Thanksgiving, a national holiday since 1863, had special significance in Massachusetts, its state of origin. But the tradition of a school vacation is relatively recent. In the 19th century Williston Seminary celebrated the day, but that was all. Still, Seminary students welcomed any holiday.
George Benjamin Wardman, class of 1889, kept a scrapbook of his first two years at Williston, which he entered in the fall of 1885. It is a fascinating collection. Wardman saved printed memorabilia of debates, theatrical events (to which he happily journeyed significant distances), ballgames, dances, musical entertainments, the occasional restaurant meal – all in all, evidence of a student deeply committed to every aspect of school life except, perhaps, the academic program.
The image above is of an 1844 lithograph by Edmund Burke Kellogg and Elijah Chapman Kellogg of Hartford, Conn. The Kellogg brothers were prolific publishers of scenic, historical, and sentimental prints, active from 1830 until 1900, second in popularity only to the rival firm of Currier & Ives. The print measures 18 x 14 inches, and was published in two states, the color lithograph shown here, and a monochrome version. (Our reproduction leaves off the lengthy title for no better reason than the entire sheet would not fit on the Archives’ scanner.)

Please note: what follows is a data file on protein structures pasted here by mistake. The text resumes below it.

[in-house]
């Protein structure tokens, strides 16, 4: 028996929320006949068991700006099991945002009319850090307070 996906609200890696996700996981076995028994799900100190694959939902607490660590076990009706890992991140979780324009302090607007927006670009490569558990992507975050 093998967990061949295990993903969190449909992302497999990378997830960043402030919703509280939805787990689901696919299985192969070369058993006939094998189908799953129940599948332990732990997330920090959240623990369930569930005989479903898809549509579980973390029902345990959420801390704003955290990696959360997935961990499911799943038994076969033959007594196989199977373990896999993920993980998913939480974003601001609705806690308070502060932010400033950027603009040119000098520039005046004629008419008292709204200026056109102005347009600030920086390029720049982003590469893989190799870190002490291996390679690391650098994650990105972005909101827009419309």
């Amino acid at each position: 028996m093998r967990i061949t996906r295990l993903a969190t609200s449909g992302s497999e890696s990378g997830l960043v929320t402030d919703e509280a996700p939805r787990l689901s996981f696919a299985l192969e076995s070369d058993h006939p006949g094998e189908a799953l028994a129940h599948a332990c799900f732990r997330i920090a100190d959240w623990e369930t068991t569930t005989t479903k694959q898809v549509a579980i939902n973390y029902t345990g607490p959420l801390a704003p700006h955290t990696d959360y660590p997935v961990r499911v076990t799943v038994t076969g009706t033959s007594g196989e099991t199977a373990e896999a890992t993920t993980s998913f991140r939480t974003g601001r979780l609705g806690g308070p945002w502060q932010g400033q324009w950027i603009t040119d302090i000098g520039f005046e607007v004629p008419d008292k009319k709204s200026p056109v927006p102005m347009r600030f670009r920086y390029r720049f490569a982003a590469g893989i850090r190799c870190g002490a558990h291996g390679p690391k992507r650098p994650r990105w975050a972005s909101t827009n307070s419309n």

It is probably the earliest published image of Easthampton; certainly of Williston Seminary. The vantage point is West Street, on the bluff above the Manhan River, which is visible in the middle foreground. At this time none of the later construction—Shop Row, the Town Hall, etc.—had even been contemplated. Open land, most of it the village common, ran right down to the riverbank.
Passionate educational philanthropist that he was, Samuel Williston is a major figure in the histories of several colleges. Most prominent among them is Amherst College, where Samuel served as Trustee, where he recruited many of Williston Seminary’s early faculty, and whose legendary Professor William Seymour Tyler he counted among his closest friends.
In 1847 there was a proposal that Amherst College be renamed for Samuel Williston. Williston demurred — but there were opinions on both sides of the issue. Amherst College Archivist Peter Nelson tells the story on his blog, “The Consecrated Eminence.” Enjoy! — RT